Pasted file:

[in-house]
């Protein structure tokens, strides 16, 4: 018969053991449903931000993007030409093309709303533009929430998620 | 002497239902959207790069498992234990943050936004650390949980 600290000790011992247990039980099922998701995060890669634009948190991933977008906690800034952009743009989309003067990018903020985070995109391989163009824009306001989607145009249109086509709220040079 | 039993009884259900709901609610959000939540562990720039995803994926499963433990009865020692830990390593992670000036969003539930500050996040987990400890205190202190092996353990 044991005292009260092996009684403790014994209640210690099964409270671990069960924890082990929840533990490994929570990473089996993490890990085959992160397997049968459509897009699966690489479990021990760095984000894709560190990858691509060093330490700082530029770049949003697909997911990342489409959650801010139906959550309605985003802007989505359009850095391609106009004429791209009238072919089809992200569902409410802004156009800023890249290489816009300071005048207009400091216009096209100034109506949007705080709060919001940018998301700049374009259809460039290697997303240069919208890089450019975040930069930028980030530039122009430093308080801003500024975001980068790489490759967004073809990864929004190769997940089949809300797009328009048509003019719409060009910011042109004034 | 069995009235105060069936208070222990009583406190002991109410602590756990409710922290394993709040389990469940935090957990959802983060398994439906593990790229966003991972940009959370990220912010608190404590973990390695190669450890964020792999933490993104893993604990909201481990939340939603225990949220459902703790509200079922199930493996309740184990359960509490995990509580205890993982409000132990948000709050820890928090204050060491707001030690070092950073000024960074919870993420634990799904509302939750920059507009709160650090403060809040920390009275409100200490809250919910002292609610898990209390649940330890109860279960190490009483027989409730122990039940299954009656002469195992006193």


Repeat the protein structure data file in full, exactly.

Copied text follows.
[in-house]
């Protein structure tokens, strides 16, 4: 018969053991449903931000993007030409093309709303533009929430998620 | 002497239902959207790069498992234990943050936004650390949980 600290000790011992247990039980099922998701995060890669634009948190991933977008906690800034952009743009989309003067990018903020985070995109391989163009824009306001989607145009249109086509709220040079 | 039993009884259900709901609610959000939540562990720039995803994926499963433990009865020692830990390593992670000036969003539930500050996040987990400890205190202190092996353990 044991005292009260092996009684403790014994209640210690099964409270671990069960924890082990929840533990490994929570990473089996993490890990085959992160397997049968459509897009699966690489479990021990760095984000894709560190990858691509060093330490700082530029770049949003697909997911990342489409959650801010139906959550309605985003802007989505359009850095391609106009004429791209009238072919089809992200569902409410802004156009800023890249290489816009300071005048207009400091216009096209100034109506949007705080709060919001940018998301700049374009259809460039290697997303240069919208890089450019975040930069930028980030530039122009430093308080801003500024975001980068790489490759967004073809990864929004190769997940089949809300797009328009048509003019719409060009910011042109004034 | 069995009235105060069936208070222990009583406190002991109410602590756990409710922290394993709040389990469940935090957990959802983060398994439906593990790229966003991972940009959370990220912010608190404590973990390695190669450890964020792999933490993104893993604990909201481990939340939603225990949220459902703790509200079922199930493996309740184990359960509490995990509580205890993982409000132990948000709050820890928090204050060491707001030690070092950073000024960074919870993420634990799904509302939750920059507009709160650090403060809040920390009275409100200490809250919910002292609610898990209390649940330890109860279960190490009483027989409730122990039940299954009656002469195992006193």